Not a member?
Register and login now.

Issue 7 - Wild capers

Scotland Magazine Issue 7
March 2003


This article is 15 years old and some information provided may be time sensitive. Please check all details of events, tours, opening times and other information before travelling or making arrangements.

Copyright Scotland Magazine © 1999-2018. All rights reserved. To use or reproduce part or all of this article please contact us for details of how you can do so legally.

Wild capers


Hunted to extinction in 1785, the capercaillie was reintroduced to Scotland in the 1800s. This turkey-sized grouse inhabits the old Caledonian pine forests of Abernethy, Glenmore, Glen Affric and Tay Forest. A decrease in available brood habitat, an increase in predators such as foxes and crows and high deer-fencing which is hazardous for low-flying birds like the capercaillie have all conspired against this extremely shy bird.

The capercaillie is the largest and most endangered bird in Scotland. The RSPB estimates that there are only around 1,000 of these magnificent birds left, and a second extinction is possible within a decade. April sees the beginning of the spectacular male mating displays known as ‘lekking’.

To see lekking capercaillie you’ll need to be an early riser. During April and May, watchers visiting the RSPB site in Abernethy are taken to the hide at 5:30am to see the males display and fight in what are often fierce battles in a bid to impress the smaller females who observe from the trees above.

“It is a real wildlife spectacle and attracts lots of bird watchers,” says Kenny Kortland, RSPB Capercaillie project officer who helped set up the ‘Capercaillie Watch’ at the Abernethy Forest Reserve in Strathspey. In 2002, 1,500 people visited, and numbers will be monitored in 2003 to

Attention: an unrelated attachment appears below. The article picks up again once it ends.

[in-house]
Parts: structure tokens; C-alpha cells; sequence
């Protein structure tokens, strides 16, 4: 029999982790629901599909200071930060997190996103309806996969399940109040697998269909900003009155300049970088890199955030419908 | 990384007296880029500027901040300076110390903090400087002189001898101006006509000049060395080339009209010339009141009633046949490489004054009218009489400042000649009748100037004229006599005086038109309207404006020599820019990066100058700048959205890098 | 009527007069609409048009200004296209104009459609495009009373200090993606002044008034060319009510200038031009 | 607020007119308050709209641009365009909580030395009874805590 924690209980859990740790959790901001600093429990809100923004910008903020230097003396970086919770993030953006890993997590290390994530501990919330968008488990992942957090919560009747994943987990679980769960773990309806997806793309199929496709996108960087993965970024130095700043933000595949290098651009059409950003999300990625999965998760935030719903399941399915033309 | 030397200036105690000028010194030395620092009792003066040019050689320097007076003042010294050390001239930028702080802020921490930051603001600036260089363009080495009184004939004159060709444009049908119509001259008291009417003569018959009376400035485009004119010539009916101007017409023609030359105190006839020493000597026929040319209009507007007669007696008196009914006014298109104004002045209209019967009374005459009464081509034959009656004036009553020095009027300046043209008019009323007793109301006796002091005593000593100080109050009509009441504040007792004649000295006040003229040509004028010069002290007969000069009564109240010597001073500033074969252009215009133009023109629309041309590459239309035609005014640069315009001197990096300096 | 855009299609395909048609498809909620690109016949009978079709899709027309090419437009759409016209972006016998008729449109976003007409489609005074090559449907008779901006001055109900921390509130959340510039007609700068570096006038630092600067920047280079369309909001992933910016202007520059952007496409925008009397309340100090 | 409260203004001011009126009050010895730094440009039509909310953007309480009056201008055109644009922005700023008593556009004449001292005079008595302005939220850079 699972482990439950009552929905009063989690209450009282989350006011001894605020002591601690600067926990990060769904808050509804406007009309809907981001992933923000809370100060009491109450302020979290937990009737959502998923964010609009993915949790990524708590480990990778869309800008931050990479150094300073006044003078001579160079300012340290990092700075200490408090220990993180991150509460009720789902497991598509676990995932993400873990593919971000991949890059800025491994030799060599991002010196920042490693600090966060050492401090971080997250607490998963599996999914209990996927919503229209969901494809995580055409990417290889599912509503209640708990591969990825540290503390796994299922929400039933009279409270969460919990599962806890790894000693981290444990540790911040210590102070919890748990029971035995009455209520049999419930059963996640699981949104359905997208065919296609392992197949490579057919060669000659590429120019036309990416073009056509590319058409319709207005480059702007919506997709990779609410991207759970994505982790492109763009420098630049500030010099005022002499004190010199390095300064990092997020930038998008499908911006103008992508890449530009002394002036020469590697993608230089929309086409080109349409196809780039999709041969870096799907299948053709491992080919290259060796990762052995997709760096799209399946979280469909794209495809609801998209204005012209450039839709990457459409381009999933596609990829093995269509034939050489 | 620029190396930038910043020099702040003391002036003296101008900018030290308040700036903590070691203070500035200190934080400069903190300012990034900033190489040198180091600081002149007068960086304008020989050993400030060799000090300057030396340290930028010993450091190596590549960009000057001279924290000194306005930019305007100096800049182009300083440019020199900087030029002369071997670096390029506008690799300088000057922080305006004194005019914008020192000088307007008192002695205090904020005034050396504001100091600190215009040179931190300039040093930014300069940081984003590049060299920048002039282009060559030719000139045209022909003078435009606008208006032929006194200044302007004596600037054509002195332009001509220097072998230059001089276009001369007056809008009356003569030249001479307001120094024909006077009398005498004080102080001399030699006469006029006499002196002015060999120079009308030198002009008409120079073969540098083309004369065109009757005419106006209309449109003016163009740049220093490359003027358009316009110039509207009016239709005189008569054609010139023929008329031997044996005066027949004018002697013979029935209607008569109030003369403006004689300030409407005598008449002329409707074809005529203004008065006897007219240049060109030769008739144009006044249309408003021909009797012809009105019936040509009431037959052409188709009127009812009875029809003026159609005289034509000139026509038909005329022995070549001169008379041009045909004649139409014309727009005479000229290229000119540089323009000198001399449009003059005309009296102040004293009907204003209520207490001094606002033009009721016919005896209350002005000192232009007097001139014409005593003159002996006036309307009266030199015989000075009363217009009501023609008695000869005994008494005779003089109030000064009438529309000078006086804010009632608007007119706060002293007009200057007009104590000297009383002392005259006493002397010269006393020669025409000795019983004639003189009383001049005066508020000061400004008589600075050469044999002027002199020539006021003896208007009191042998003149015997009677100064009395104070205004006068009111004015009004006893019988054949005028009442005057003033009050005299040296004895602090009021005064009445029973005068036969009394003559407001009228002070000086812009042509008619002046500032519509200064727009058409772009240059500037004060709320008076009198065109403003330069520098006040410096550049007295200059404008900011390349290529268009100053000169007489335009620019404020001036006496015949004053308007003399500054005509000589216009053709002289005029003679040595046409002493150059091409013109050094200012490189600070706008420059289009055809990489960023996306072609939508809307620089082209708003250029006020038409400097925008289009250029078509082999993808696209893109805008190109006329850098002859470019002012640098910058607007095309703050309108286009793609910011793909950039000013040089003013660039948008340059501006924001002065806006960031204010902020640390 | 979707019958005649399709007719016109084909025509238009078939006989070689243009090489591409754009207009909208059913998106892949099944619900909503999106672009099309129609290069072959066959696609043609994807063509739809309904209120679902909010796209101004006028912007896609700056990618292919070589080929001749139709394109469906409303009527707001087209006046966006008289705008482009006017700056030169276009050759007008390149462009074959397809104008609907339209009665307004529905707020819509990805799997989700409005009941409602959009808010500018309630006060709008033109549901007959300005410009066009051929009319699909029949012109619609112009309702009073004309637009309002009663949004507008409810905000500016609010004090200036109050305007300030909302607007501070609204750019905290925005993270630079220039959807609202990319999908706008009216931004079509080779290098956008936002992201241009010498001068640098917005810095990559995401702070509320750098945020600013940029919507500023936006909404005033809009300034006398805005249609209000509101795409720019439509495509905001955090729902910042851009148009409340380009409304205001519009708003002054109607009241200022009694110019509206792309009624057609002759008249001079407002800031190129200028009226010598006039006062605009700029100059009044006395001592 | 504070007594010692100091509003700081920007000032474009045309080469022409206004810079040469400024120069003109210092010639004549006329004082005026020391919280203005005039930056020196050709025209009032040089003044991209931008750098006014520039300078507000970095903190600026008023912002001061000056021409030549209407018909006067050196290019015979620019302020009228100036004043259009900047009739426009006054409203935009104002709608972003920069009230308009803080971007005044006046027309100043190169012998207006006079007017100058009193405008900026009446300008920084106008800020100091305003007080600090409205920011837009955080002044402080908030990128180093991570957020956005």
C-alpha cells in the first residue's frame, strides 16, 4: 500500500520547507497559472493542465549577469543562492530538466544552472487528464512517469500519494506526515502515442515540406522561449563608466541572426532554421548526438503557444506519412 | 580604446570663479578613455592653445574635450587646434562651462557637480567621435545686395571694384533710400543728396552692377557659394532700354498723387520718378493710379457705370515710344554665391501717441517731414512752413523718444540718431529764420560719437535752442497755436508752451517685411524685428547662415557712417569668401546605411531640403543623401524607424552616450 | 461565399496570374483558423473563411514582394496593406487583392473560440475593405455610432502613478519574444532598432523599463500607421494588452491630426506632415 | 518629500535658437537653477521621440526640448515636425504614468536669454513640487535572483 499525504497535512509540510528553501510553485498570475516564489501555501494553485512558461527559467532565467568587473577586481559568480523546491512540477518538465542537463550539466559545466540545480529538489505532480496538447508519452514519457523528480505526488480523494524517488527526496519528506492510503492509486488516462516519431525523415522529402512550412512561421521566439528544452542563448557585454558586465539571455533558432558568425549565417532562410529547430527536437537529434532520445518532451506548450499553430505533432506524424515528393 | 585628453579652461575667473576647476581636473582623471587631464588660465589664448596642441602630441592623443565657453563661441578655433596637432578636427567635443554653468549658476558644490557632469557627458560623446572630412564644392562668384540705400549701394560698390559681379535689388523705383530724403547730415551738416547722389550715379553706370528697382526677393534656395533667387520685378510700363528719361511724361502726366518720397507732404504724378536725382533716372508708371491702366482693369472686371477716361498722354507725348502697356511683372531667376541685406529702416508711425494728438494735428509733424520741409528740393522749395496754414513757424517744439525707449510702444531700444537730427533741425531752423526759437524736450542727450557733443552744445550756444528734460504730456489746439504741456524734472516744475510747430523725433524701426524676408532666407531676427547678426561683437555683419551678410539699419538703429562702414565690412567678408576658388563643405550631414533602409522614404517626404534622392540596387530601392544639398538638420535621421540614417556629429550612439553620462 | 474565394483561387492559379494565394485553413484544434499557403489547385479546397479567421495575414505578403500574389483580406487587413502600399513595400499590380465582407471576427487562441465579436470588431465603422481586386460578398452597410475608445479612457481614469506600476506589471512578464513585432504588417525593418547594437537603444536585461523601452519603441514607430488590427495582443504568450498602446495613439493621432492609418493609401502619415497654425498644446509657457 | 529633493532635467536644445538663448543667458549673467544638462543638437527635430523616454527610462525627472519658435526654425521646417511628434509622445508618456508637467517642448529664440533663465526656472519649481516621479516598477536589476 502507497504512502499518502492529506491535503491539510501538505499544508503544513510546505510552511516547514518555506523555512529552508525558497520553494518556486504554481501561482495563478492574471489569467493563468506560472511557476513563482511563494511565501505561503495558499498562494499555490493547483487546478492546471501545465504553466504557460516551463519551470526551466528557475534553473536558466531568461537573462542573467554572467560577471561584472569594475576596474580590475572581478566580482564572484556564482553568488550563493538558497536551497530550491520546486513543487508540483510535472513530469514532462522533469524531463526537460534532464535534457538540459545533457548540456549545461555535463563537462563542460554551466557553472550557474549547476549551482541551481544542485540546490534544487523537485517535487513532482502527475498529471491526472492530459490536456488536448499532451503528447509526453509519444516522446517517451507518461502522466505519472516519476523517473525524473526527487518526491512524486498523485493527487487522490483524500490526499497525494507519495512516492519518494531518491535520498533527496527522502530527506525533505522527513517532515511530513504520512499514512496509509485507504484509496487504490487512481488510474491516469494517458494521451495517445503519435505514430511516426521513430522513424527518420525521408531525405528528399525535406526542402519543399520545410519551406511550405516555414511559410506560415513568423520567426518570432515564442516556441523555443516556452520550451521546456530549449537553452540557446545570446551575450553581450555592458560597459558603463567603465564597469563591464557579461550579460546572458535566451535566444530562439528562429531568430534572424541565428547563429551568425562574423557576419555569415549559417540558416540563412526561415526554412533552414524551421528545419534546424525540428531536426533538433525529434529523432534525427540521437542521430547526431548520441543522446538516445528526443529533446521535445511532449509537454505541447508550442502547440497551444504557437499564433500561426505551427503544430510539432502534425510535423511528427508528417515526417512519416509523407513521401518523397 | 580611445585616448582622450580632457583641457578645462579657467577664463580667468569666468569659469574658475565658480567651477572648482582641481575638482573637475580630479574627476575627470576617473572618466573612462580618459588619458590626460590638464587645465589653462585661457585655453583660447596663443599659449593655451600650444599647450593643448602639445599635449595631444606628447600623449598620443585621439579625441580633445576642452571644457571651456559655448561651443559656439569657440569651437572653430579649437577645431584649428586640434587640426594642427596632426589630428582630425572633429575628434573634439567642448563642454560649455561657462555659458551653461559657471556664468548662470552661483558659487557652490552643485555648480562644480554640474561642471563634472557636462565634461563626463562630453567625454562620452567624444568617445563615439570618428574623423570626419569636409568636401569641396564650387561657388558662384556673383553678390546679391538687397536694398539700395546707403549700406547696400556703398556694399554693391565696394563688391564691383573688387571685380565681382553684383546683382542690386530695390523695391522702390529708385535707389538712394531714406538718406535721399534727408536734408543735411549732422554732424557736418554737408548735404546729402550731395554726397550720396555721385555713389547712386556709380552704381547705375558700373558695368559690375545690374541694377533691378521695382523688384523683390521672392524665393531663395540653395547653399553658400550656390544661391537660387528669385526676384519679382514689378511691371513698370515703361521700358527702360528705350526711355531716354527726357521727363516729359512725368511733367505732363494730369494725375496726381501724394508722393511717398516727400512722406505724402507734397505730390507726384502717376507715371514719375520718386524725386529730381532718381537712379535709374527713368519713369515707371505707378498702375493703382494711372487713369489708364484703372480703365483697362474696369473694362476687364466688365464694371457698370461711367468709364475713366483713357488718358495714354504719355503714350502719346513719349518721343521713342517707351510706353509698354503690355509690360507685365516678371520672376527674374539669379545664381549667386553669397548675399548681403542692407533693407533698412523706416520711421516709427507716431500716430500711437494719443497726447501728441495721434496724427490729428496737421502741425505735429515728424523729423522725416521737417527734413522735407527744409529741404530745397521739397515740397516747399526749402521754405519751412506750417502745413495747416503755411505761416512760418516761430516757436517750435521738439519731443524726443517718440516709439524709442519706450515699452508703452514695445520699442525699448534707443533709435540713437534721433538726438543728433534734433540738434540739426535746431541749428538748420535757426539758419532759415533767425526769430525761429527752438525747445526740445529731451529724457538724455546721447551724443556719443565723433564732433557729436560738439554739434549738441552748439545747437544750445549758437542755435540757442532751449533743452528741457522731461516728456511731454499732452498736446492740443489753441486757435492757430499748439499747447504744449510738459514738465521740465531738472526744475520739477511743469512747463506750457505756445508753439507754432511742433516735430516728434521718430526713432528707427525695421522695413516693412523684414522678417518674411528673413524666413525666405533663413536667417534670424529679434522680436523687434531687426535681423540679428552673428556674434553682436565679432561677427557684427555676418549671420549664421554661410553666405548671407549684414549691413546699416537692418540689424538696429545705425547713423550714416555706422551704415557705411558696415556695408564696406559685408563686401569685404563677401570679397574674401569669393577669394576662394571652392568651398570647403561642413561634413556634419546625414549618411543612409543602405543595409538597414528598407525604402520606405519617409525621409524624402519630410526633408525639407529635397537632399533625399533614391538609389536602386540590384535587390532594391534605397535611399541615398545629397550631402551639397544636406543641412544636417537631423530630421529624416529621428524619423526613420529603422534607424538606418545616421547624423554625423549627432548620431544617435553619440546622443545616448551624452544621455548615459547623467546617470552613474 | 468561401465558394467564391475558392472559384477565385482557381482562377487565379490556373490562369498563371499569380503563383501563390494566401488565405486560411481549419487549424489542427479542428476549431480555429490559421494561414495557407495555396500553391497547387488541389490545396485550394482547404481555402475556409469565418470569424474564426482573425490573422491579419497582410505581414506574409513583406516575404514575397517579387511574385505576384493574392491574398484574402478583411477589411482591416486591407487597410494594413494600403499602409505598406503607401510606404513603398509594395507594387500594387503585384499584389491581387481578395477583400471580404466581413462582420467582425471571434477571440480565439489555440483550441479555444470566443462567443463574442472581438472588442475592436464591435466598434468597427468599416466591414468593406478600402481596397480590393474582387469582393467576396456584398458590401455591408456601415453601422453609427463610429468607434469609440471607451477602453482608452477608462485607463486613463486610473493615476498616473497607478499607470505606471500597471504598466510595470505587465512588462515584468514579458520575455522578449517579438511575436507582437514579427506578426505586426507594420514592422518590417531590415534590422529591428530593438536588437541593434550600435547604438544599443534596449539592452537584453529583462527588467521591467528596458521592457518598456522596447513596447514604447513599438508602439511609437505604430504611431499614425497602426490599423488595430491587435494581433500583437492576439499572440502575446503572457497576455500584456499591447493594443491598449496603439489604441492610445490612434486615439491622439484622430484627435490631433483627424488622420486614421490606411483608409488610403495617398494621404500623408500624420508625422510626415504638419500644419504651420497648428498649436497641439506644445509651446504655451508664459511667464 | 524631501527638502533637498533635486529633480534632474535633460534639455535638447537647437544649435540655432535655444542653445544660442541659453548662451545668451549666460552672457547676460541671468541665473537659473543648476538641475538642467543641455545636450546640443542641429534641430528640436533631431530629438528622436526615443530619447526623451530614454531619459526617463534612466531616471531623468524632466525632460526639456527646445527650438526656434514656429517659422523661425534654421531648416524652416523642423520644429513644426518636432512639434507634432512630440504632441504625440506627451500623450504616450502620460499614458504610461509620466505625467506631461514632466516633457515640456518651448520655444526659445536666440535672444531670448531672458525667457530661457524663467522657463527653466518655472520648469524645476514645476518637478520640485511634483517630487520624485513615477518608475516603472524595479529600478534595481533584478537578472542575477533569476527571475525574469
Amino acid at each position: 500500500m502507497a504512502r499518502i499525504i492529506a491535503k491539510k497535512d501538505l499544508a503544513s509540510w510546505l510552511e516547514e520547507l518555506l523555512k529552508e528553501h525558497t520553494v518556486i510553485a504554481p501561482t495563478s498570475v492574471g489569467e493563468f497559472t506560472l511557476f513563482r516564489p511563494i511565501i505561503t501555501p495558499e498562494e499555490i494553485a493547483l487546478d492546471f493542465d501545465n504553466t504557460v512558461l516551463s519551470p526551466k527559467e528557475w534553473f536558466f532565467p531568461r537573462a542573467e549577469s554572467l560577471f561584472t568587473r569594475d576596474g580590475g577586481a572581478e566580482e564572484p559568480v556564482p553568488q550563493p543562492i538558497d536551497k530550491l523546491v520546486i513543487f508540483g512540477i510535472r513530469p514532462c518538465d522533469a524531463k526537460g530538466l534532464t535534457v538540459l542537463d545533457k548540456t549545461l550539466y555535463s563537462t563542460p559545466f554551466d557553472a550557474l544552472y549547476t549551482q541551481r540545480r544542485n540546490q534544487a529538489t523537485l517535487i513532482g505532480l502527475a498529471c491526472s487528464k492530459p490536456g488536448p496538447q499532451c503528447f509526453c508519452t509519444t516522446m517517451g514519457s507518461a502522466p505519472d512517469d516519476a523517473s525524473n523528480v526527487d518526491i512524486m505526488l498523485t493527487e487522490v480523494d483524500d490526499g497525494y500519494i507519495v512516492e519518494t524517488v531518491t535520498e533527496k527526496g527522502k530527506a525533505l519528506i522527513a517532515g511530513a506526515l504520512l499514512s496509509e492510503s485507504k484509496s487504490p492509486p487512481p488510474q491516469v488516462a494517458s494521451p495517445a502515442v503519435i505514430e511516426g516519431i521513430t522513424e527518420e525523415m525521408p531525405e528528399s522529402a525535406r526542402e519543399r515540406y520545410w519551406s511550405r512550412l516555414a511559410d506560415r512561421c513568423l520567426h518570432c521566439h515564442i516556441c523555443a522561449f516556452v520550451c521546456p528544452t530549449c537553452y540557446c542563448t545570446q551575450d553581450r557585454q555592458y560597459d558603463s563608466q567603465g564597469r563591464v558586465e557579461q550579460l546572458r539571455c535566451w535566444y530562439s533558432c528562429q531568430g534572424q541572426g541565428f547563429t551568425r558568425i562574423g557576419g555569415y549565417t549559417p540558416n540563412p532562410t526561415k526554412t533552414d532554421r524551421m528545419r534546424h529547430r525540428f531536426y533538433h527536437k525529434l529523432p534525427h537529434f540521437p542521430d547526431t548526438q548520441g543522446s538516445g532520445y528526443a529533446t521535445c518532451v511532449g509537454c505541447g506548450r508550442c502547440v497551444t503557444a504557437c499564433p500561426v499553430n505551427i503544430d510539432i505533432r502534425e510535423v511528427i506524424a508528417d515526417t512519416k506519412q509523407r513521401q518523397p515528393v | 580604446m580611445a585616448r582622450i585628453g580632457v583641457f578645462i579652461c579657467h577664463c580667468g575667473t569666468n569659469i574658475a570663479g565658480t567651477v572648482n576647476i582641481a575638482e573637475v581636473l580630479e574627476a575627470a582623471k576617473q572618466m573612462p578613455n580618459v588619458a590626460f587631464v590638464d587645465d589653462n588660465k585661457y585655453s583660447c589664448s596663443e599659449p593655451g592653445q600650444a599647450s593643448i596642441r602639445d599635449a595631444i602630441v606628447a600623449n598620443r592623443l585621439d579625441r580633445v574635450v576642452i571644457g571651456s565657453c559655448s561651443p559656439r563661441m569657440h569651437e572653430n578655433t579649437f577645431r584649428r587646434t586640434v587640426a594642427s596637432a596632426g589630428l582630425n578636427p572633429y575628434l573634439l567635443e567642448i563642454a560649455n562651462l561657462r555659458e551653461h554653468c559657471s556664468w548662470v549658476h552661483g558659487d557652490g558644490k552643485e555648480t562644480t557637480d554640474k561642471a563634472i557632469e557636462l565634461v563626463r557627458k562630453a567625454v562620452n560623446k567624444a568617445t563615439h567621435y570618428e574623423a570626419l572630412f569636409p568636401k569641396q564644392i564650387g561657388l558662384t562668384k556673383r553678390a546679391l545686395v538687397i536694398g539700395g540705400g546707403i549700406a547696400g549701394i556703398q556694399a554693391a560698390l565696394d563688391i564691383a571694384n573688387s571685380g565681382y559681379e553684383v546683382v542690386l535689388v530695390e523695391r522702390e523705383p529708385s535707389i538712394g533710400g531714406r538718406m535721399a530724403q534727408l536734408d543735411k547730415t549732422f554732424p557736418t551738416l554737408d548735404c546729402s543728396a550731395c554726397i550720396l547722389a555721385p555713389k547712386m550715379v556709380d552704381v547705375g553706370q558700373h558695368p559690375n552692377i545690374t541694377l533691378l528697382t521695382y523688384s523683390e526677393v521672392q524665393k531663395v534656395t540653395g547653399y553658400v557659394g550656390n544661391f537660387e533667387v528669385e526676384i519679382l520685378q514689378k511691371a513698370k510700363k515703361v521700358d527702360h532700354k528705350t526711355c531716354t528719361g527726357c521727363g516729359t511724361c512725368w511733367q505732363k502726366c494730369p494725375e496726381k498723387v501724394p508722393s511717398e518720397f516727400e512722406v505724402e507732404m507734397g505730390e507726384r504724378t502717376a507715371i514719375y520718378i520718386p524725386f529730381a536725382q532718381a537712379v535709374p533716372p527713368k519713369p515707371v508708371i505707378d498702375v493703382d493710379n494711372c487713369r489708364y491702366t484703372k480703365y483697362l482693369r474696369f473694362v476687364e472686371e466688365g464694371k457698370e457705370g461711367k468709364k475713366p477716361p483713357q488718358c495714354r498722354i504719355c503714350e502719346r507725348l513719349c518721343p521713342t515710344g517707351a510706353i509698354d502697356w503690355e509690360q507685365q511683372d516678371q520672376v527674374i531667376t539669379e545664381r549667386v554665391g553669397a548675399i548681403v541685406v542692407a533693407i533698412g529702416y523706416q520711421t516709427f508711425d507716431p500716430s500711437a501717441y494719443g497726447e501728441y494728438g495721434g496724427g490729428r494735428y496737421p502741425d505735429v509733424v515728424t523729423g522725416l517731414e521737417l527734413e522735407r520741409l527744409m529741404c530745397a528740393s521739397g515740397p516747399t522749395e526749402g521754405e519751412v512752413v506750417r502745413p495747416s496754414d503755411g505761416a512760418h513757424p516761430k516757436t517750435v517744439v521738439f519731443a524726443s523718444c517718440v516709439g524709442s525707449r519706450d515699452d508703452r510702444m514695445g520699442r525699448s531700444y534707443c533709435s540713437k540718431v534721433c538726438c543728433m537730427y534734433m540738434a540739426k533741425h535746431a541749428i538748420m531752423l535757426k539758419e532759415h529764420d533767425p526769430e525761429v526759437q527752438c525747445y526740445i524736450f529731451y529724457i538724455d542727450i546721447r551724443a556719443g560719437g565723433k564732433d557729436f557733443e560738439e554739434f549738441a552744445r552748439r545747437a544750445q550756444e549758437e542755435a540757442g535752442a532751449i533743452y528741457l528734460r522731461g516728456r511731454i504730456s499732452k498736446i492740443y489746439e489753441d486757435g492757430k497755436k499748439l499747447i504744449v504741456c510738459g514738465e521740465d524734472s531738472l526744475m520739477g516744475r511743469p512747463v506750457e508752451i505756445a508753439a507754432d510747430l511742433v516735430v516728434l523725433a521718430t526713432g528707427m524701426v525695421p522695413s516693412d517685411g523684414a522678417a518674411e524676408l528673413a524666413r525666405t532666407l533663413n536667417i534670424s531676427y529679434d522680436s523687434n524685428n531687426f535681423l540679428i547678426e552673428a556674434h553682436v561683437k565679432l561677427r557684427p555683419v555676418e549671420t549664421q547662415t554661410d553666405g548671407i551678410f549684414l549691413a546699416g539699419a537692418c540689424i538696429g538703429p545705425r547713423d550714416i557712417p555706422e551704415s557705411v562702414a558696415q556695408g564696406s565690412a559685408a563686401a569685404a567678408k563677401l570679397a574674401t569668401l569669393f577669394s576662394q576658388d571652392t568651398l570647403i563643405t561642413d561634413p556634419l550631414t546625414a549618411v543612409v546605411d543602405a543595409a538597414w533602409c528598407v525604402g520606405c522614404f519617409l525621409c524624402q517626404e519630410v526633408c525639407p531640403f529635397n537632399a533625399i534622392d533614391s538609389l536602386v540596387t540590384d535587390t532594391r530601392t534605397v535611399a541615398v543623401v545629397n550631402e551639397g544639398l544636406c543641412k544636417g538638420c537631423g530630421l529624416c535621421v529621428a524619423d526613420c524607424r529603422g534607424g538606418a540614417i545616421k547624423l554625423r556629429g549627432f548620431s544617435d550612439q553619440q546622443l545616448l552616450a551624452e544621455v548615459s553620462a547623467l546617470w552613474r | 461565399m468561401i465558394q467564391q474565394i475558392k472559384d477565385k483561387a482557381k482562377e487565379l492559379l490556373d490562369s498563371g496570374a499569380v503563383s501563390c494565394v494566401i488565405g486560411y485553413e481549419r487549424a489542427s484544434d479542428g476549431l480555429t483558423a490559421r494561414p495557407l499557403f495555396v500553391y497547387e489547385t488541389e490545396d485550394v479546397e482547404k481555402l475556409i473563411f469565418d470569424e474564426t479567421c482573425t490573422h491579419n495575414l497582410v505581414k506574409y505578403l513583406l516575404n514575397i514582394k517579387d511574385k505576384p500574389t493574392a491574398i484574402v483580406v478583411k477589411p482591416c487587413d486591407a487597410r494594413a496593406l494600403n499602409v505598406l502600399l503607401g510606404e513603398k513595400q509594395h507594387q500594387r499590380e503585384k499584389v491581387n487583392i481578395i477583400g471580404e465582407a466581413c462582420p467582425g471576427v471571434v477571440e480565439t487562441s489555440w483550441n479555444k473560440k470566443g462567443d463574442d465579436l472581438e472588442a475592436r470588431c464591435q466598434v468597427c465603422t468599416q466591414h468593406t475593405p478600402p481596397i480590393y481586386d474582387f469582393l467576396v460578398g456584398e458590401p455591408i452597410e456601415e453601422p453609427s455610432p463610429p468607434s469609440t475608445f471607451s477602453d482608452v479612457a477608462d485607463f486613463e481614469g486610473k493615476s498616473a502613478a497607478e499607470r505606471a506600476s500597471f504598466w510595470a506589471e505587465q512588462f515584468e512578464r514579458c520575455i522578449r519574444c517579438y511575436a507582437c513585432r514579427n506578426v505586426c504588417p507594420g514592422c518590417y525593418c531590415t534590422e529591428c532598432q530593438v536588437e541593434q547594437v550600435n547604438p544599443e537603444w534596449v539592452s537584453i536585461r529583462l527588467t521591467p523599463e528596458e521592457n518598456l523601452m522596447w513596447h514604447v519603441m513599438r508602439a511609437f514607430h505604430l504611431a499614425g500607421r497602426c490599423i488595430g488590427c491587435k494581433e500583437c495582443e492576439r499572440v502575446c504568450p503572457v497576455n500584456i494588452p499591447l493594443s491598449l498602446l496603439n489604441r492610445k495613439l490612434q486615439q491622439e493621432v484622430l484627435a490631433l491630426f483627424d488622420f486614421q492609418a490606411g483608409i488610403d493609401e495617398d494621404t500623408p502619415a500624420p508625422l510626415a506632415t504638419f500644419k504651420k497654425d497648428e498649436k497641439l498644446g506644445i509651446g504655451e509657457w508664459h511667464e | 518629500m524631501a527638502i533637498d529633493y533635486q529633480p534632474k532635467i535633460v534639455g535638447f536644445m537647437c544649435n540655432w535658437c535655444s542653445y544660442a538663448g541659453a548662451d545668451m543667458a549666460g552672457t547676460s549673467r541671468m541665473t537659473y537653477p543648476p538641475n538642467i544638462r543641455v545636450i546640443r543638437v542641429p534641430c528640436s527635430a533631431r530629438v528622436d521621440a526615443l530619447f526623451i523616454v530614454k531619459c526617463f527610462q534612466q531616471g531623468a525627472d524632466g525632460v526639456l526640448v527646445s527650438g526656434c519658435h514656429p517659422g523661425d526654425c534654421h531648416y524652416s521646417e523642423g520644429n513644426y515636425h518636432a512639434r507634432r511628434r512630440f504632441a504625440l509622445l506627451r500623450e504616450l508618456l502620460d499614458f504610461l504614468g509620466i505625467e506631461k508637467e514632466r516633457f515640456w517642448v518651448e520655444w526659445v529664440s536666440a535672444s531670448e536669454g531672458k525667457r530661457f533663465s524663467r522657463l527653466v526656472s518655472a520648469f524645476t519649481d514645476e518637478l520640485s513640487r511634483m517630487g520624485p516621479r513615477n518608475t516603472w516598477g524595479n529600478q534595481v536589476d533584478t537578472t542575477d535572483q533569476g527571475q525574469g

control any potential disturbance.

The RSPB is at pains to advise visitors to the forest to be careful. Under the Wildlife and Countryside Act, it is illegal to disturb a nesting hen, and as of spring 2004 it will be illegal to disturb a capercaillie lek, (the area of several hectares used for display and mating). There are signs asking visitors to avoid wandering around the forest during the lekking season.

If you want to see this Scottish spectacle, head to the hide at Loch Garten .

“Some mornings caper cocks will display very close to the centre and the views are tremendous. Such experiences are not guaranteed, but the chances of seeing some caper action are good,” says RSPB Abernethy site manager Colin McLean. “The capercaillie is Britain’s most
endangered bird, and we must urge people to behave responsibly or we will lose this unique species.”

Loch Garten also provides excellent chances of seeing osprey, red squirrel, woodpecker and the country’s only endemic bird, the brightly coloured Scottish crossbill.

Spring also brings out Britain’s rarest amphibian, the natterjack toad. At Caerlaverock Wildfowl & Wetlands Centre in Dumfriesshire there are special extended opening hours to view spawning.

Songbirds arrive from the tropics as the geese and swans begin the journey north.

Of Scotland’s more exotic species, you might be fortunate enough to see wildcat at the large Scottish Wildlife Trust site at Rahoy Hills which is home to several of these largely nocturnal hunters. This solitary cat breeds in May, producing up to six kittens, and is one of the most difficult
creatures to spot in Scotland. You’ll need a bit of luck to catch this feline unawares.